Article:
Coleopteran Pests

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Beetles are the largest group of animals and organisms in general with more than 300,000 named species. About 50% of all insect species, 30% of all animal species and 24 % of all organisms are beetles. In PNG there are probably more than 25,000 species of beetles, making almost 10% of the world’s total. However, many species are yet to be described. The order is divided into more than 500 families, belonging to four suborders. About two thirds of the families are believed to occur in PNG. The evolutionary success of this insect order is mainly due to the development of elytra protecting the hindwings when not in use and allowing the occupation of cryptic (hidden) habitats by the adults. The elytra also protect beetles from predation and infection by microorganisms.

Most adult and larval beetles are herbivores or predators of other insects. Some beetles are scavengers on decomposing organic matter. Usually adults and larvae of the same species have the same feeding habits, eg. both are phytophagous. A wide range of beetles is of economic importance since they interfere with agricultural and forestry crops, timber products, stored products, etc. However, beetles do not transmit any diseases of man or livestock. Due to the fact that there are many predators, herbivores and scavengers amongst the beetles, they play an important role in maintaining the ecological balance in natural systems. Furthermore, many host-specific species are in use as biocontrol agents of insect pests and noxious weeds. Apart from this, many beetles are important for the pollination of plants, mainly by means of walking on smaller, inconspicuous flowers such as Umbelliferae. Most of these flowers release a carrion-like scent that attracts beetles but which humans find unpleasant.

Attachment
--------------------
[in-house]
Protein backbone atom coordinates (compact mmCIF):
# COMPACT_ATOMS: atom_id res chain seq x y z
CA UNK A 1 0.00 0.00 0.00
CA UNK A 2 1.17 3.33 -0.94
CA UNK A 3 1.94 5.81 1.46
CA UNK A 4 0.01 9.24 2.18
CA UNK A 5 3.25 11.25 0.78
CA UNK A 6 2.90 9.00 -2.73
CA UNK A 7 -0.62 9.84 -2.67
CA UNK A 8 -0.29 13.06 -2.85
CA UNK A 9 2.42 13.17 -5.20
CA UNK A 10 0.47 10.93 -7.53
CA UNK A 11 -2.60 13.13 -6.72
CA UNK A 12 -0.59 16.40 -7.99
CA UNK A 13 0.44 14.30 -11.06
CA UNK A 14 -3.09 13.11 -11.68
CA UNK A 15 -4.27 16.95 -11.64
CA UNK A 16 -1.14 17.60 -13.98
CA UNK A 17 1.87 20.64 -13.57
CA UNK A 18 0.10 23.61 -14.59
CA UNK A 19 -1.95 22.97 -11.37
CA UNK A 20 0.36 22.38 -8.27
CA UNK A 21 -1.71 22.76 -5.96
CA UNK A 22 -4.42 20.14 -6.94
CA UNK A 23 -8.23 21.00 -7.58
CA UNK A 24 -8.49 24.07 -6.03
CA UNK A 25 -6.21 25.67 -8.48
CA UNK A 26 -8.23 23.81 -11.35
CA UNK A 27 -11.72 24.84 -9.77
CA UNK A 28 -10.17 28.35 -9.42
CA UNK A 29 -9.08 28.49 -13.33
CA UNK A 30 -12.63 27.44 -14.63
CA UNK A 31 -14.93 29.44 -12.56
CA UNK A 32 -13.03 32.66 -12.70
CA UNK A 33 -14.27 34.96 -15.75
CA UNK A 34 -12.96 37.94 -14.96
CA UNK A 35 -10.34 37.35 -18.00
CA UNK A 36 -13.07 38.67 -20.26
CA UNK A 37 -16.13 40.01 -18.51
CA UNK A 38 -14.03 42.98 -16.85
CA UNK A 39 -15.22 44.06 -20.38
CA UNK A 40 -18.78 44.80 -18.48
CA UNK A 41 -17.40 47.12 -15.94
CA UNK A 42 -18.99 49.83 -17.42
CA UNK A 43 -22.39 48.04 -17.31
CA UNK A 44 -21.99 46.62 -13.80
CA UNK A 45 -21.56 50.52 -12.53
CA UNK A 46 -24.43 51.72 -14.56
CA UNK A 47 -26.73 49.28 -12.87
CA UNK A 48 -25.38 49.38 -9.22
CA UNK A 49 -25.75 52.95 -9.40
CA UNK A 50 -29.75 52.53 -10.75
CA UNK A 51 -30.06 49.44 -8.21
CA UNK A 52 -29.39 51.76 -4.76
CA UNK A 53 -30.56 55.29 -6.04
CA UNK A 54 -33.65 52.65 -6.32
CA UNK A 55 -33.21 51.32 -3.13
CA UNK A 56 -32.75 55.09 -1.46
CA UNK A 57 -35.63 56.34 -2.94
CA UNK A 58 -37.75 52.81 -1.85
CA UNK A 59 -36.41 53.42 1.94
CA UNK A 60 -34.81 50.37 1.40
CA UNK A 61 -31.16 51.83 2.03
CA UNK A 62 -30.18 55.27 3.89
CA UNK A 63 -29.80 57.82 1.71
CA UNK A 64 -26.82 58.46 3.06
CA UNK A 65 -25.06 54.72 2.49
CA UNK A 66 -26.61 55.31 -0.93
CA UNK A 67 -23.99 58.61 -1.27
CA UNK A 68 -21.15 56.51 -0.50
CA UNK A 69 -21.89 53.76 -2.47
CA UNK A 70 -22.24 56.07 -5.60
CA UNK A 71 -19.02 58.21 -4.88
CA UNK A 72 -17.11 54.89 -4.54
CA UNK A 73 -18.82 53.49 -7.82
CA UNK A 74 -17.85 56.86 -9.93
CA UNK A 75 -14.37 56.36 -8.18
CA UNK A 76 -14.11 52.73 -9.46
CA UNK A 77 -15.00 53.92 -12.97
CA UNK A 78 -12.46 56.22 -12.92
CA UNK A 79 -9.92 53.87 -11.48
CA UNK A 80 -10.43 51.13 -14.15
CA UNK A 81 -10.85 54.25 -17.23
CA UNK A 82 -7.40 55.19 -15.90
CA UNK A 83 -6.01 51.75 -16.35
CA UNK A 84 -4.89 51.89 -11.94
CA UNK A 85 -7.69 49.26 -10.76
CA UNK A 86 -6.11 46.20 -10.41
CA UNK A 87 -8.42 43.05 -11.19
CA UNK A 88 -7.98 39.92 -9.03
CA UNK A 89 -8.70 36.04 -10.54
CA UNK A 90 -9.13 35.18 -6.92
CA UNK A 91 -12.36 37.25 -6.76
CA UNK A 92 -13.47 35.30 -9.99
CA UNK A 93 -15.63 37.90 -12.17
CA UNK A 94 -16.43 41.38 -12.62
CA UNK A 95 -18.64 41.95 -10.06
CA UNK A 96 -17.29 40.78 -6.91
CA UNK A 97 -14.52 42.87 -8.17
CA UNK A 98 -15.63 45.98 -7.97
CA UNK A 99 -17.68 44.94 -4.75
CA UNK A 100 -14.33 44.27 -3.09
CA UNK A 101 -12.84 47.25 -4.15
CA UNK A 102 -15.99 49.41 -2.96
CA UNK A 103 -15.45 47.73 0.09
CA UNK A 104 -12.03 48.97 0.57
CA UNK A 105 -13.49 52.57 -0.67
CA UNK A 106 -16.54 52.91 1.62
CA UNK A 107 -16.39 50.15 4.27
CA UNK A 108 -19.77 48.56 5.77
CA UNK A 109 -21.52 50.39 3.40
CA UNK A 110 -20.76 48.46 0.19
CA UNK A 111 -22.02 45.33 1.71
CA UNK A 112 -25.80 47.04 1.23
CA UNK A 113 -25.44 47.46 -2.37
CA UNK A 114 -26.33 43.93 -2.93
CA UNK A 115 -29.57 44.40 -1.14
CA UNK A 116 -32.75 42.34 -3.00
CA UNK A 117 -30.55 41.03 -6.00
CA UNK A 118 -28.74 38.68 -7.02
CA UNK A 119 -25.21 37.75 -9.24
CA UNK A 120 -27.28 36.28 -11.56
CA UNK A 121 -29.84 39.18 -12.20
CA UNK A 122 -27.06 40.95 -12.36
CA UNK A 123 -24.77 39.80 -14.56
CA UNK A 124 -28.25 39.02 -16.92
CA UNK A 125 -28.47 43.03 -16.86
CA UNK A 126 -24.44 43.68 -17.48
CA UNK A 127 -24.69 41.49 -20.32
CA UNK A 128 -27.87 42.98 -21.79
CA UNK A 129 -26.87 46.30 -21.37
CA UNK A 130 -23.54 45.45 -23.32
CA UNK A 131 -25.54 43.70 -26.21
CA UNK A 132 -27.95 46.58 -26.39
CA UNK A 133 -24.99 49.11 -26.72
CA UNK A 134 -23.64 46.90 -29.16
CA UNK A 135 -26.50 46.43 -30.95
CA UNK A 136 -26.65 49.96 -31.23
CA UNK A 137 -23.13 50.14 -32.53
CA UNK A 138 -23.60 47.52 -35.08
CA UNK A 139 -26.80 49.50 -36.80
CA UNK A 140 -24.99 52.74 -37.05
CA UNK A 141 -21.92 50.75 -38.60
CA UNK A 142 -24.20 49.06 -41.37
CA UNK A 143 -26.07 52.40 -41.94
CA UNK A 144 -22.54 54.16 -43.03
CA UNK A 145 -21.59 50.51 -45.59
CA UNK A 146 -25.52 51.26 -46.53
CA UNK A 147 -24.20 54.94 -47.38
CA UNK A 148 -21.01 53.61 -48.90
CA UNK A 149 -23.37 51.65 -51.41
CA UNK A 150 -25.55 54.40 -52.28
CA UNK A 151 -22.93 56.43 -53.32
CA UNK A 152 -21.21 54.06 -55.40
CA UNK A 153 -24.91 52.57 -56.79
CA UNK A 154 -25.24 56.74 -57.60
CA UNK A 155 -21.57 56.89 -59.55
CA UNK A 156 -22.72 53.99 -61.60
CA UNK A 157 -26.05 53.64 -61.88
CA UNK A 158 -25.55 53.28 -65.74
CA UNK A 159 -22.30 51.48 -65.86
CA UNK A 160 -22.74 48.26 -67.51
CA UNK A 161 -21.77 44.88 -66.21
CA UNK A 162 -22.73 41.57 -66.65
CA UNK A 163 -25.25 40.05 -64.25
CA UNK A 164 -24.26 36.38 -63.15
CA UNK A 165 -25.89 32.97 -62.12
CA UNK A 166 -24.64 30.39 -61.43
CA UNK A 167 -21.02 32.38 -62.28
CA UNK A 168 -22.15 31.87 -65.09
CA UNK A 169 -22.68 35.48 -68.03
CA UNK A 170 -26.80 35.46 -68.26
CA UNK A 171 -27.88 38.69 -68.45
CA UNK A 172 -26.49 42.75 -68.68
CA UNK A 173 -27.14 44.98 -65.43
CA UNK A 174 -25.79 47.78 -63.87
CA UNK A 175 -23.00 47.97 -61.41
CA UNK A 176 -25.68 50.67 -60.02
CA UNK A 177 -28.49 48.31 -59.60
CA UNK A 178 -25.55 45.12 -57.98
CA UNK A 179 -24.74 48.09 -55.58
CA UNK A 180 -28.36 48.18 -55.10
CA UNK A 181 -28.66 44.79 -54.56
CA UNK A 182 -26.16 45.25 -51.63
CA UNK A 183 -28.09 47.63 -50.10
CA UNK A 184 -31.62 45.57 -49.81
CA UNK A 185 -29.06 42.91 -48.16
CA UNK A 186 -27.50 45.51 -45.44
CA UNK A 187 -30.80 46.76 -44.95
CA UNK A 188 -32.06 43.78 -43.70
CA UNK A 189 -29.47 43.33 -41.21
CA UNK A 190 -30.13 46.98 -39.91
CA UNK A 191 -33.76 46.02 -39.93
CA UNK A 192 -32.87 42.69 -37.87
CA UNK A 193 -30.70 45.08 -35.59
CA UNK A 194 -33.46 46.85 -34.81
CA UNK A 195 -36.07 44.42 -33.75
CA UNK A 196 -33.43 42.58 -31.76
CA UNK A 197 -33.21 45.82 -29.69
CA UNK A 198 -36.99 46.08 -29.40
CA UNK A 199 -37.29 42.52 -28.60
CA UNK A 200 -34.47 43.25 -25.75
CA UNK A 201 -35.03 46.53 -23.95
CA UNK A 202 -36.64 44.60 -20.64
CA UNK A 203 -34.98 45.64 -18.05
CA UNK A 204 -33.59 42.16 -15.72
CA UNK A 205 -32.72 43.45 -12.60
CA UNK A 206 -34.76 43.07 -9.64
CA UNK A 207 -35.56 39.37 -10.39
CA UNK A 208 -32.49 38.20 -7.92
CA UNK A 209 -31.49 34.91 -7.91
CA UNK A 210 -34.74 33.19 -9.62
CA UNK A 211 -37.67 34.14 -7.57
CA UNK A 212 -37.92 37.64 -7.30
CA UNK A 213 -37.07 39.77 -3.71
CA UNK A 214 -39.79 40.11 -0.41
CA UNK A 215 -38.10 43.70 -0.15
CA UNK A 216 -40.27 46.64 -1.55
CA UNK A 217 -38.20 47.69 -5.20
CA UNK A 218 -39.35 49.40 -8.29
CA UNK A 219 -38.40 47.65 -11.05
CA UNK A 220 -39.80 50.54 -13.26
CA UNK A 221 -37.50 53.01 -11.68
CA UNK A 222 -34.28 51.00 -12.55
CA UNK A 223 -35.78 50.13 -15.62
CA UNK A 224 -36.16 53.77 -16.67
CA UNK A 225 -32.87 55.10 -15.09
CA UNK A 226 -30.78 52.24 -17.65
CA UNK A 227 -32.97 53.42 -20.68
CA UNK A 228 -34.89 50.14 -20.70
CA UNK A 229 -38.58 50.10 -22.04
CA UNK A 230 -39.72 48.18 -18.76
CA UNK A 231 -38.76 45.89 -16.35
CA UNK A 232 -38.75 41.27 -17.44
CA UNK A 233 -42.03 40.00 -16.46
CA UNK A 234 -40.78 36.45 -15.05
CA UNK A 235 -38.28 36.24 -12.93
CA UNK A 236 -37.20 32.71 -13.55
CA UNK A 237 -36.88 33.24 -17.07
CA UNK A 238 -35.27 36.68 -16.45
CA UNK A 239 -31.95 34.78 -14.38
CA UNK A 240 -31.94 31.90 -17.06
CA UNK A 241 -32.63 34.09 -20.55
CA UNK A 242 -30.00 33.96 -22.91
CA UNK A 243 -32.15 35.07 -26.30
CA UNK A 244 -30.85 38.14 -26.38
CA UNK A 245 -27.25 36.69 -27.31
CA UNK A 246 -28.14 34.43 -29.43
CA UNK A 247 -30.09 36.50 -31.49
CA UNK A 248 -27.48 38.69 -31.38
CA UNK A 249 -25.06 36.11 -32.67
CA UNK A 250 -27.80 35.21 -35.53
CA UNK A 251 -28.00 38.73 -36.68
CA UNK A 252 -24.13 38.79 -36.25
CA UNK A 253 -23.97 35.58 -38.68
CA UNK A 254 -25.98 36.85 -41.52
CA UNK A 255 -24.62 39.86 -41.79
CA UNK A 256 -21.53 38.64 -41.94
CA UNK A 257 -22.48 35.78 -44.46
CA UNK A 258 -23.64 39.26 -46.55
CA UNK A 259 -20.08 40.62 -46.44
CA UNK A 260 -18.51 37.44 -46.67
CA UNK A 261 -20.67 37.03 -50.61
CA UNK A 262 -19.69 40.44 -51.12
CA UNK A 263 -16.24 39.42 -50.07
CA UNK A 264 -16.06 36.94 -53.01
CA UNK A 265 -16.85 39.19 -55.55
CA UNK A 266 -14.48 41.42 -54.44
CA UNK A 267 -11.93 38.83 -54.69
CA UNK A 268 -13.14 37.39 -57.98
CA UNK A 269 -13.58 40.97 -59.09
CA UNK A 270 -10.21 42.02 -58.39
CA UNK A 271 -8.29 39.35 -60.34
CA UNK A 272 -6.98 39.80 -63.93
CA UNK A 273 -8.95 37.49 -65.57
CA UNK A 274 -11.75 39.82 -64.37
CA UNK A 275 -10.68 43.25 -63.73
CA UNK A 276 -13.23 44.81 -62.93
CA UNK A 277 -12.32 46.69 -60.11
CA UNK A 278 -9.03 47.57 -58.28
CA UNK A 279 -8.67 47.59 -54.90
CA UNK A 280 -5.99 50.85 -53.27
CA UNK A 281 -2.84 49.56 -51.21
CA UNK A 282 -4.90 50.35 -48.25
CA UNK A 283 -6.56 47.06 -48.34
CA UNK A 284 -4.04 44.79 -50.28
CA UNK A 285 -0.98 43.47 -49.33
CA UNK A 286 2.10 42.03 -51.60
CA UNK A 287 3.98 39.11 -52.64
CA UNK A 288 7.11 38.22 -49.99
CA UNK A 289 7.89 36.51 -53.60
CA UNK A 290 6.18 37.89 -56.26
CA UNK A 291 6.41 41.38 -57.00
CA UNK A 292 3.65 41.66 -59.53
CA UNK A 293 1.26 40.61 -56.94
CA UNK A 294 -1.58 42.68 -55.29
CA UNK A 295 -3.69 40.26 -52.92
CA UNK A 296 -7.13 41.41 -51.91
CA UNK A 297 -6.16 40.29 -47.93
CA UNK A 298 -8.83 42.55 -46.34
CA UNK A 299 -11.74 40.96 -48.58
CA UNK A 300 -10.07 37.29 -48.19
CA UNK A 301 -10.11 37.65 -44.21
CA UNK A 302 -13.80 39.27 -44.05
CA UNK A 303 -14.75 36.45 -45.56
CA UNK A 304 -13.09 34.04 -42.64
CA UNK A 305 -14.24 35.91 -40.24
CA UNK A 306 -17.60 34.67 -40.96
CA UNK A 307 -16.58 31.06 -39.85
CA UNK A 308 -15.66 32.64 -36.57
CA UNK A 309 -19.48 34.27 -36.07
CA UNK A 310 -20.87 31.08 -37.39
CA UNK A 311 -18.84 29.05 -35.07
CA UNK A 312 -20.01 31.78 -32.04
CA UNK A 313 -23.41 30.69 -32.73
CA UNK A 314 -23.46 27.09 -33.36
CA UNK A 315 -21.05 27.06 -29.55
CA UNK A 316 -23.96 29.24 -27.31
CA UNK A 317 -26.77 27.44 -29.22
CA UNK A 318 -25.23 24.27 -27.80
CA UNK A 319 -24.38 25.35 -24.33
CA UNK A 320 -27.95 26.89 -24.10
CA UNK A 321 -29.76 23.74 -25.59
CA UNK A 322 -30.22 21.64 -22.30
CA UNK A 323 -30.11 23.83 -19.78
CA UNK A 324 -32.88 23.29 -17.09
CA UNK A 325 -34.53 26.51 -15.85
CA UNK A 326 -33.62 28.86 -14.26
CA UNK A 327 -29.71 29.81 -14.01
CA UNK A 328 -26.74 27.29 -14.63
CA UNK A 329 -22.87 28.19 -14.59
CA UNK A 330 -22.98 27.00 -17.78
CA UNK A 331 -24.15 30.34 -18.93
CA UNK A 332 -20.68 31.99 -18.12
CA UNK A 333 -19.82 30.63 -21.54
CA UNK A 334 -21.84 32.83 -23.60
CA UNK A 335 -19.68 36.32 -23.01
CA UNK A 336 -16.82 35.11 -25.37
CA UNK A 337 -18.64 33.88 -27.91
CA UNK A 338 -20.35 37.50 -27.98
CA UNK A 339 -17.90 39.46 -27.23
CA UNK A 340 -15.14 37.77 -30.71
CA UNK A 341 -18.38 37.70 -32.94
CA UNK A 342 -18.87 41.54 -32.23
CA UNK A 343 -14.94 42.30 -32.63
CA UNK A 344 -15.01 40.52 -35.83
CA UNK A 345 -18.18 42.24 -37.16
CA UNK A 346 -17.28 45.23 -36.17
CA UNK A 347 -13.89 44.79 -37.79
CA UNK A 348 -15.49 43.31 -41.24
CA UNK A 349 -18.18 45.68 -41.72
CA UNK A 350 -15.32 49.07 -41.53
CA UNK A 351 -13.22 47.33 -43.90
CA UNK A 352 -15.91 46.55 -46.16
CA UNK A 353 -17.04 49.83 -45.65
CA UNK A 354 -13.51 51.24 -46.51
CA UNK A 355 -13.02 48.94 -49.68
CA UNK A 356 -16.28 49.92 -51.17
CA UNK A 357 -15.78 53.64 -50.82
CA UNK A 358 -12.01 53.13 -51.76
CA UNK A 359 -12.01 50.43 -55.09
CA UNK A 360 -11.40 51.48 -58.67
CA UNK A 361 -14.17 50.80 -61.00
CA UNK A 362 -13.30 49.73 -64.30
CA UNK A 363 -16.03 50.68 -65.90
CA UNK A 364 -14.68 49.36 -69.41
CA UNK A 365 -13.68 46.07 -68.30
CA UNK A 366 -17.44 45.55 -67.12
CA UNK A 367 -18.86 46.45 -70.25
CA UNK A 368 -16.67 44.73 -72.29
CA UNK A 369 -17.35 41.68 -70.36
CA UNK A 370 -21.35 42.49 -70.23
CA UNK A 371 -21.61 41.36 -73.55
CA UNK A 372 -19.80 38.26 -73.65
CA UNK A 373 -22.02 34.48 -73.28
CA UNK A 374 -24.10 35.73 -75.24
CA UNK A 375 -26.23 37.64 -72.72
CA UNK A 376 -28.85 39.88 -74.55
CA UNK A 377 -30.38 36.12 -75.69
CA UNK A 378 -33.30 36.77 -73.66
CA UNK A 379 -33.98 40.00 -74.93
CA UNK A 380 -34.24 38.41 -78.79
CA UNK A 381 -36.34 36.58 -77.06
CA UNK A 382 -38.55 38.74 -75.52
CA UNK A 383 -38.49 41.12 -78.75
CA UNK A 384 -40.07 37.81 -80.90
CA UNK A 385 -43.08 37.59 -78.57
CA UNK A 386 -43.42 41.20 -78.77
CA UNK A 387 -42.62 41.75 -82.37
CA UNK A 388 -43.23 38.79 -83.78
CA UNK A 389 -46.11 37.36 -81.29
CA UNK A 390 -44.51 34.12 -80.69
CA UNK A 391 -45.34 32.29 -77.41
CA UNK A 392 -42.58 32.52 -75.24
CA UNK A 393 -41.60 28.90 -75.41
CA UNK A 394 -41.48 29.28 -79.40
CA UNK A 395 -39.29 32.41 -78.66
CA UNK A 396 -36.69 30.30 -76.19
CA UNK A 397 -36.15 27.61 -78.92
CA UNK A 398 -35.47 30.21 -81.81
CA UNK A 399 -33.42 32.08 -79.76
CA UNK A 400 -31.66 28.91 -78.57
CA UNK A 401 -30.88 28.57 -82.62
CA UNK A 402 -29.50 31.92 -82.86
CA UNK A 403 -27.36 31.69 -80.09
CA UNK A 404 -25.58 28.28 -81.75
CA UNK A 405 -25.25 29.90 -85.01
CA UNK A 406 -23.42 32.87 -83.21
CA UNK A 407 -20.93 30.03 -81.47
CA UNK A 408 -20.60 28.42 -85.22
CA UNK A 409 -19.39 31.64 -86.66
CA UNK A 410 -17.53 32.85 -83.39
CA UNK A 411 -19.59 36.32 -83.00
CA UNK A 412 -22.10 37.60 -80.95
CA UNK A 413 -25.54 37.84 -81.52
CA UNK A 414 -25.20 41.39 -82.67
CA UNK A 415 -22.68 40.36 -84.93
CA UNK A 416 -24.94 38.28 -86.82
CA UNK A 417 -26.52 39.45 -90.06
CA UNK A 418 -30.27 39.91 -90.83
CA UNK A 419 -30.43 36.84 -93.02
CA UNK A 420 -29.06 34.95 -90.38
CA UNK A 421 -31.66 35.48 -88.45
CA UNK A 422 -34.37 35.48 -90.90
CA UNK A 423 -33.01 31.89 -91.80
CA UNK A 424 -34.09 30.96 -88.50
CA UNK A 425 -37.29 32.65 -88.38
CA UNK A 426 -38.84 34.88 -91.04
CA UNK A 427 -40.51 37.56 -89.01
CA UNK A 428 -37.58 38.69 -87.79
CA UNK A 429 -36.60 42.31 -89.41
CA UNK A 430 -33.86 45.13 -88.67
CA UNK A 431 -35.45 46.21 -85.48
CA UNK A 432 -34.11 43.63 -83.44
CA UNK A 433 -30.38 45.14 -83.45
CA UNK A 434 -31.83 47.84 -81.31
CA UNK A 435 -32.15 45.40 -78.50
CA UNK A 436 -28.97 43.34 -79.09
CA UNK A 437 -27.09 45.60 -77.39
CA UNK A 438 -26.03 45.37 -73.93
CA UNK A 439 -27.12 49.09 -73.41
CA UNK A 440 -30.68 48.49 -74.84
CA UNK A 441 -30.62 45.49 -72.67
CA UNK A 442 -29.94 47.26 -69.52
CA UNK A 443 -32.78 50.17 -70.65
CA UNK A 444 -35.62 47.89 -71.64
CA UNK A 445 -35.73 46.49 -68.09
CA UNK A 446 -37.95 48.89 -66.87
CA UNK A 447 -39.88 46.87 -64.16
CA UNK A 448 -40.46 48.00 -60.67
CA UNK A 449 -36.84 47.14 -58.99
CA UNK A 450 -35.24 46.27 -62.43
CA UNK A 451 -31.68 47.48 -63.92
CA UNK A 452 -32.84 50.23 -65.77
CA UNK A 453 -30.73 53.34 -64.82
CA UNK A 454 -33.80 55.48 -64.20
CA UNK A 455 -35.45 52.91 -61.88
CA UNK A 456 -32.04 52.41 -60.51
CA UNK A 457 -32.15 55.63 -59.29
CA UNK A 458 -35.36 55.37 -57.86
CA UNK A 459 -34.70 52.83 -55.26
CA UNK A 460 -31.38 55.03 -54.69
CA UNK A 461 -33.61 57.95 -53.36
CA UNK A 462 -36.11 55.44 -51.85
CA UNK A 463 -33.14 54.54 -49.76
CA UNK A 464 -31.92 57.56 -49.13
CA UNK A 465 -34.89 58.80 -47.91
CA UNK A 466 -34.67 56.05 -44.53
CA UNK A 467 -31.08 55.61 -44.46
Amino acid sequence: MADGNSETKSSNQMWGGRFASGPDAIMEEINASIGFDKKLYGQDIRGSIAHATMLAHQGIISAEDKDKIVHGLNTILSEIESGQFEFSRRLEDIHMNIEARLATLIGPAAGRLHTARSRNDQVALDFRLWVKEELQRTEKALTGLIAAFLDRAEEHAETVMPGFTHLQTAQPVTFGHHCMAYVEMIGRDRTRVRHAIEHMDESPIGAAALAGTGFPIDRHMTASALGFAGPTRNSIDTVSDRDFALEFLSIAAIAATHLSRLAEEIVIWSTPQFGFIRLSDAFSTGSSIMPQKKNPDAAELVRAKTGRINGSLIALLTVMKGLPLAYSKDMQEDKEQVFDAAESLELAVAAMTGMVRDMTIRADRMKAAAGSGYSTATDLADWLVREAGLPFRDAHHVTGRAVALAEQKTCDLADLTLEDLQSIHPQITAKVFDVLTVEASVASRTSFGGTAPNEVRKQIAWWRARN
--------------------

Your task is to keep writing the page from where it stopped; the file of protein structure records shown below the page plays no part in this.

There is a large number of beetles that are considered as pests of tree crops in Papua New Guinea. The number of detrimental beetle species found in PNG reflects the diversity of this order - the largest insect order. Both larval and adult beetles have chewing mouthparts and can virtually make use of any plant tissue. Most beetles are associated with wood, that is bored and tunnelled by the grubs and/or the adults. A smaller number of beetles feed on bark and the cambium, respectively. Only a few beetles like the leaf beetles Rhyparida coriacea and Paropsis spp. (Chrysomelidae) as well as Oribius spp. (Curculionidae) feed on the foliage of their host plant. Some important coleopteran pests are:

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Michael F. Schneider, 1999